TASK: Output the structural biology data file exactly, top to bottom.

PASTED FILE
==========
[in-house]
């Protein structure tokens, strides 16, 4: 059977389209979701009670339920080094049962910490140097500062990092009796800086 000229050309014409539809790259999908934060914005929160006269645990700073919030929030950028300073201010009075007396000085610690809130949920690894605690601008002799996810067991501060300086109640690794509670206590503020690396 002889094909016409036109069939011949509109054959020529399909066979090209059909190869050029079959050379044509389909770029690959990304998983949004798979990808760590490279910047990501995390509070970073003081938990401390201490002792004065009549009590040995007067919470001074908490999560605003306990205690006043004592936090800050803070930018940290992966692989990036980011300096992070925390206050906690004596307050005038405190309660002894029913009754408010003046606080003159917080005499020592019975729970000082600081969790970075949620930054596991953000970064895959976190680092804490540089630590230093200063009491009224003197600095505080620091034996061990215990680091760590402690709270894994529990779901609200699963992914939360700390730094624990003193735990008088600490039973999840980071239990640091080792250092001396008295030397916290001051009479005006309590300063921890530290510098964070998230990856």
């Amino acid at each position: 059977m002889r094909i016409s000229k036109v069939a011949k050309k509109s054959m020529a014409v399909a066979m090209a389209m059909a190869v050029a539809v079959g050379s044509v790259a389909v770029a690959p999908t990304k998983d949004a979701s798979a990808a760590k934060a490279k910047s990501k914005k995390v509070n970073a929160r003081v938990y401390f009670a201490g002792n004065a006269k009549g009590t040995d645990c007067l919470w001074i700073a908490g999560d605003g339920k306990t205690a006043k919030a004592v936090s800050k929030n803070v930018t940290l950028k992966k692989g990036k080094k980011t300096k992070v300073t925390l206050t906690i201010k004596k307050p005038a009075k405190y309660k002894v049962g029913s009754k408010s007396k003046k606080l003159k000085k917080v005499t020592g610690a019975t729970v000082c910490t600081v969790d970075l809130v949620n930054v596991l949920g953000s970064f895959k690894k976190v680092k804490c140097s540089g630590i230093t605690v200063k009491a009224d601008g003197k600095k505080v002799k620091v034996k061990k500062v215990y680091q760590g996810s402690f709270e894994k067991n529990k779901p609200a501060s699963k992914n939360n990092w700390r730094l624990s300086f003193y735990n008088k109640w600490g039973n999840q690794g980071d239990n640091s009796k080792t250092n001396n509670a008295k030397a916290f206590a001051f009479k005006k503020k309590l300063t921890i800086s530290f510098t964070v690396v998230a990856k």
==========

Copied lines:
[in-house]
């Protein structure tokens, strides 16, 4: 059977389209979701009670339920080094049962910490140097500062990092009796800086 000229050309014409539809790259999908934060914005929160006269645990700073919030929030950028300073201010009075007396000085610690809130949920690894605690601008002799996810067991501060300086109640690794509670206590503020690396 002889094909016409036109069939011949509109054959020529399909066979090209059909190869050029079959050379044509389909770029690959990304998983949004798979990808760590490279910047990501995390509070970073003081938990401390201490002792004065009549009590040995007067919470001074908490999560605003306990205690006043004592936090800050803070930018940290992966692989990036980011300096992070925390206050906690004596307050005038405190309660002894029913009754408010003046606080003159917080005499020592019975729970000082600081969790970075949620930054596991953000970064895959976190680092804490540089630590230093200063009491009224003197600095505080620091034996061990215990680091760590402690709270894994529990779901609200699963992914939360700390730094624990003193735990008088600490039973999840980071239990640091080792250092001396008295030397916290001051009479005006309590300063921890530290510098964070998230990856």
């Amino acid at each position: 059977m002889r094909i016409s000229k036109v069939a011949k050309k509109s054959m020529a014409v399909a066979m090209a389209m059909a190869v050029a539809v079959g050379s044509v790259a389909v770029a690959p999908t990304k998983d949004a979701s798979a990808a760590k934060a490279k910047s990501k914005k995390v509070n970073a929160r003081v938990y401390f009670a201490g002792n004065a006269k009549g009590t040995d645990c007067l919470w001074i700073a908490g999560d605003g339920k306990t205690a006043k919030a004592v936090s800050k929030n803070v930018t940290l950028k992966k692989g990036k080094k980011t300096k992070v300073t925390l206050t906690i201010k004596k307050p005038a009075k405190y309660k002894v049962g029913s009754k408010s007396k003046k606080l003159k000085k917080v005499t020592g610690a019975t729970v000082c910490t600081v969790d970075l809130v949620n930054v596991l949920g953000s970064f895959k690894k976190v680092k804490c140097s540089g630590i230093t605690v200063k009491a009224d601008g003197k600095k505080v002799k620091v034996k061990k500062v215990y680091q760590g996810s402690f709270e894994k067991n529990k779901p609200a501060s699963k992914n939360n990092w700390r730094l624990s300086f003193y735990n008088k109640w600490g039973n999840q690794g980071d239990n640091s009796k080792t250092n001396n509670a008295k030397a916290f206590a001051f009479k005006k503020k309590l300063t921890i800086s530290f510098t964070v690396v998230a990856k």